Review: Queering the Tranny by Alex Drummond

cover of queering the tranny

Queering the Tranny by Alex Drummond explores gender issues.

A transgender and cognitive behavioral psychotherapist from the United Kingdom, Alex Drummond is out to help a 21st world better understand the notion of gender. In reality, western society in general takes gender for granted: We are born either male or female. It is a black-and-white issue with no room for asterisks, footnotes or alternatives. However, this is simply not the case, as Mr. Drummond makes clear in his work, Queering the Tranny: New Perspectives on Male Transvestism & Transsexualism (True Colours Publishing, 2011).

His book is in two parts: his graduate thesis, later followed by what is described as “auto-ethnographic methodology” – but do not let the latter distract you, because Drummond is simply telling us pertinent stories from his life, education and therapy practice. The material is easy to digest. The notion of gender, its grayness and malleability, however, is not.

How we perceive ourselves in the face of social context can often be daunting. For instance, what if a man is androgynous, desires sex reassignment surgery, or wants to wear women’s clothes? And even though Drummond’s work focuses on gender and its many facets, the book also serves as a catalyst for discussion about gender and its meaning. To start us off on an equal playing ground, Drummond gives us a glossary to help us along the way, with new some new words for a burgeoning lexicon, such as: boi, male-femaling, panopticonic, and tranny

Nomenclature aside, the work asks us to define ourselves while not bestowing our definition of gender upon others. Granted, this can lead to confusion, and may even leave someone feeling hurt. For instance, few may have thought that “tranny” would be viewed as something derogatory or harmful, yet it certainly can be – as does the term “she-male.” So, what do we call each other? More important, what is male and female – and what if you consider yourself to be somewhere in between?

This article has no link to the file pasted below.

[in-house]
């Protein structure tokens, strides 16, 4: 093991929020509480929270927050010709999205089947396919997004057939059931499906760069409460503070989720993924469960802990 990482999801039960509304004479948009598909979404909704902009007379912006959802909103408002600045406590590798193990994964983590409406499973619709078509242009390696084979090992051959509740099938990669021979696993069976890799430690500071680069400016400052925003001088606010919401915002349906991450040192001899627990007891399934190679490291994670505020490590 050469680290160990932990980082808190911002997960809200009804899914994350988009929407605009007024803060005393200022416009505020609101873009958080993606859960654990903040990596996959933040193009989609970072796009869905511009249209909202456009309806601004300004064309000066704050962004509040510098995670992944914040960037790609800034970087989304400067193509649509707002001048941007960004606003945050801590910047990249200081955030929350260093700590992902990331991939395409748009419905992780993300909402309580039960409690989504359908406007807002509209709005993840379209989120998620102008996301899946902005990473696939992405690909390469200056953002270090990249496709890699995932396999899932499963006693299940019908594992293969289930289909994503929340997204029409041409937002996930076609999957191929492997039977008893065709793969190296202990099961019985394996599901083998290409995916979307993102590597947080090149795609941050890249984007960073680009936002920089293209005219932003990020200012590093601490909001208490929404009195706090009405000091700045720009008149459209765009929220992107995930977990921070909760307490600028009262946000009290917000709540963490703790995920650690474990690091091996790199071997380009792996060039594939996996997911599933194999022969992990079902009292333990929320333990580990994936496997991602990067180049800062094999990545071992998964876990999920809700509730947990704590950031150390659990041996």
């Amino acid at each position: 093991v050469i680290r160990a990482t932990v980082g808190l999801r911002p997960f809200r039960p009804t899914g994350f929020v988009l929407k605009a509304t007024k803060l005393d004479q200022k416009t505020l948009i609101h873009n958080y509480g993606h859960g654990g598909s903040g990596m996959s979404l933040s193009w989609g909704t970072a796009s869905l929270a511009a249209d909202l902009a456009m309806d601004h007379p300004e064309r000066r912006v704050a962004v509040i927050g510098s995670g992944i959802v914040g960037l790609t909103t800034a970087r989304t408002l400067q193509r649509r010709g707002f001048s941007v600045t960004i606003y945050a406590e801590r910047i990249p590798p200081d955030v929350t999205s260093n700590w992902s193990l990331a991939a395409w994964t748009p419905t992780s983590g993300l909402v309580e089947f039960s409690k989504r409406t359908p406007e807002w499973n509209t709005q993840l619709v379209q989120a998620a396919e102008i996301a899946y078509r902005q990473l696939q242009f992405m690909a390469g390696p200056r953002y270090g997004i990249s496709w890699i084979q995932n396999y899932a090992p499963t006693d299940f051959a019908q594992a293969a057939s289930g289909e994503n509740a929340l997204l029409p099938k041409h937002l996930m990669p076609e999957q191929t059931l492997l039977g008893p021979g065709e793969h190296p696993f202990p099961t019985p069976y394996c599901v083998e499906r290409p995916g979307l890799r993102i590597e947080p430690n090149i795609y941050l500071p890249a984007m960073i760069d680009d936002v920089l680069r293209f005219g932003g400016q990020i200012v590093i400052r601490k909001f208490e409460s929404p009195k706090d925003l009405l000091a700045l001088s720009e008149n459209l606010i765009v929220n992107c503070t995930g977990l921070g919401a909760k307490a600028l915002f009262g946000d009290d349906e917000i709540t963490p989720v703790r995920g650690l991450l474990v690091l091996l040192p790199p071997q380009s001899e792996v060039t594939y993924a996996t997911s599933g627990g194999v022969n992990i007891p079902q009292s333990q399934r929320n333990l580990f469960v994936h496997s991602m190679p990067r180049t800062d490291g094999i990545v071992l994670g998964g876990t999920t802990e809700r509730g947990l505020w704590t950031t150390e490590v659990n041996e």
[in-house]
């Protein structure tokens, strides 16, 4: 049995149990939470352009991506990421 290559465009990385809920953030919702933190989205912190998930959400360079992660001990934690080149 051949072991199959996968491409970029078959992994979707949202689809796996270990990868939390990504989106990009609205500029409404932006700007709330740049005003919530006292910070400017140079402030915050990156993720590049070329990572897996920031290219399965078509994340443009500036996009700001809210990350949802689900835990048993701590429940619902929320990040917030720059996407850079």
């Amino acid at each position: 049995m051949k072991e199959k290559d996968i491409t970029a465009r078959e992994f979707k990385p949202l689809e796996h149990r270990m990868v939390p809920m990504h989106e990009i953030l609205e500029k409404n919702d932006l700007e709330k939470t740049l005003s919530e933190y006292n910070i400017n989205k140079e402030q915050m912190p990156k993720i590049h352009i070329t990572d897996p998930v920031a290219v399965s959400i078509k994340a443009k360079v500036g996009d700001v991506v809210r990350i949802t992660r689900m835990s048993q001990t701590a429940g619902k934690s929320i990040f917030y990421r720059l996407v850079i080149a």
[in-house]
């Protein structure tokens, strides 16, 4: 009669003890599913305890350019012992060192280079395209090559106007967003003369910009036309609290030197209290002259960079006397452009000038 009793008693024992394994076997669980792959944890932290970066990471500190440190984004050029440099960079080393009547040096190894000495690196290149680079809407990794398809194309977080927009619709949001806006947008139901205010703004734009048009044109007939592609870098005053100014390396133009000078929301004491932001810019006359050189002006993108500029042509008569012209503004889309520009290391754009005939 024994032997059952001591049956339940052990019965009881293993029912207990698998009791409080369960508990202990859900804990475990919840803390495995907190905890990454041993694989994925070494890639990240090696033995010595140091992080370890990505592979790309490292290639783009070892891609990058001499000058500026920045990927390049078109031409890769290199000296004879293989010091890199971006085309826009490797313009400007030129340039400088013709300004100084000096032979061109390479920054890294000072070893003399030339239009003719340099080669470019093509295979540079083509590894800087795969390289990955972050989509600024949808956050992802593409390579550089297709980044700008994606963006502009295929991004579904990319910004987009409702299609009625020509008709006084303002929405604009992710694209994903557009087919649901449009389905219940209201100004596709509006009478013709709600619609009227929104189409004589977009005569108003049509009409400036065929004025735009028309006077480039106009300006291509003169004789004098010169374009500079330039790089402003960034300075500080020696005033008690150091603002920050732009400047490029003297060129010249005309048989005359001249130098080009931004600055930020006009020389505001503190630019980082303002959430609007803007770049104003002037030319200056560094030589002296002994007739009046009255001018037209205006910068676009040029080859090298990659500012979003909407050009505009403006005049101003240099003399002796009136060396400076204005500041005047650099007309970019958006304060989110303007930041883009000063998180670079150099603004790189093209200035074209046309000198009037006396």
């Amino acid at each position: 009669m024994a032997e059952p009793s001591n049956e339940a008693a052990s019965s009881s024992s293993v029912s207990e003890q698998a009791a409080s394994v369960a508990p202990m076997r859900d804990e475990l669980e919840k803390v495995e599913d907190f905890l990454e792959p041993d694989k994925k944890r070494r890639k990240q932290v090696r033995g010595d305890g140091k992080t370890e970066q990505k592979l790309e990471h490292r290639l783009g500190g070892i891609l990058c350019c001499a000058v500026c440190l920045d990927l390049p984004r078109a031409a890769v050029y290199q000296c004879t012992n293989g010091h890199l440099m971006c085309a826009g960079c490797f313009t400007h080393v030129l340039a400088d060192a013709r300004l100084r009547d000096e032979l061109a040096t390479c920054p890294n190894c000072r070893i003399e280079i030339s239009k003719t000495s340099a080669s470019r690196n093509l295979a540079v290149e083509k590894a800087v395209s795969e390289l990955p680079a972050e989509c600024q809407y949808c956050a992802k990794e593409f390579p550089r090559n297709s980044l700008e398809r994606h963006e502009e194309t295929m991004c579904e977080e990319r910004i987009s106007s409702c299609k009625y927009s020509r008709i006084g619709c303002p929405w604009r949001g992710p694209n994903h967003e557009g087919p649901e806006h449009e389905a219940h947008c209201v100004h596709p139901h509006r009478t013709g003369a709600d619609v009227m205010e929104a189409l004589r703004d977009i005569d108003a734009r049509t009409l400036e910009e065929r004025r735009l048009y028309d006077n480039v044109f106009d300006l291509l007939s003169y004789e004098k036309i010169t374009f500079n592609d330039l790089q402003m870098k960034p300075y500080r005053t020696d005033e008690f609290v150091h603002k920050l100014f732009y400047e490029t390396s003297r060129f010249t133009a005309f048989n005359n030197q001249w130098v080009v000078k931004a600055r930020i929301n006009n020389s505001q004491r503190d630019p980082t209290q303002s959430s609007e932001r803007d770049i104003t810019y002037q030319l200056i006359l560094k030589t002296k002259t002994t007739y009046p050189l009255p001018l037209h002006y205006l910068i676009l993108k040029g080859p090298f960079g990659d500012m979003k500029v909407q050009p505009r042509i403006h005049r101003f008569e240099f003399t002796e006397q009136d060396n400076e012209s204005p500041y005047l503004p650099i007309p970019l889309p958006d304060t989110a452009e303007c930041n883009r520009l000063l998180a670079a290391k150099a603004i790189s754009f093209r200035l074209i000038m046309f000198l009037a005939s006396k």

Drawing upon the tried and true elements of appeal: ethos (ethics), logos (logic) and pathos (emotion), Drummond delivers a thoughtful and compelling work. Drawing upon his personal life helps us connect to the importance of his work as well as the struggle many others may be experiencing, such as family, friends, coworkers and classmates. For example, the story of a seven-year-old boy’s desire to become a chef while his testosterone enraged father wants his “poof” son to become a rugby player is extremely disconcerting as well as heartbreaking. As an educator in a conservative region, I have seen many college-age students bullied far too often due to gender ambiguity and sexual orientation, which brings additional impact to Drummond’s tales from across the Atlantic.

I wish Drummond had simply incorporated his academic work into the body of the narrative instead of keeping the material separate. The need to say, “this book is about” is repeated far too often and reeks of a novice writer. Interestingly, the notion of the “tomboy” is usually accepted in western society, and has been for many, many decades, as Drummond tells us. Yet, since the material focuses on male transvestism and transsexualism, this double standard in gender bending should be explored further, especially concerning why it occurs. Simple editing could make future editions of this pertinent ongoing study even more worthwhile, accessible and life giving.

Regardless of its shortcomings, Drummond’s book is as timely as it is helpful, for individuals, parents, counselors, educators and faith-based leaders, and I have no doubt many young lives – and maybe whole families – will be saved because of it.

Rating: Three out of five stars

William D. Prystauk is a guest reviewer this month.

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  • Gale Martin

    Well done, Bill. Crisp and clear. Sensitive and intelligent review.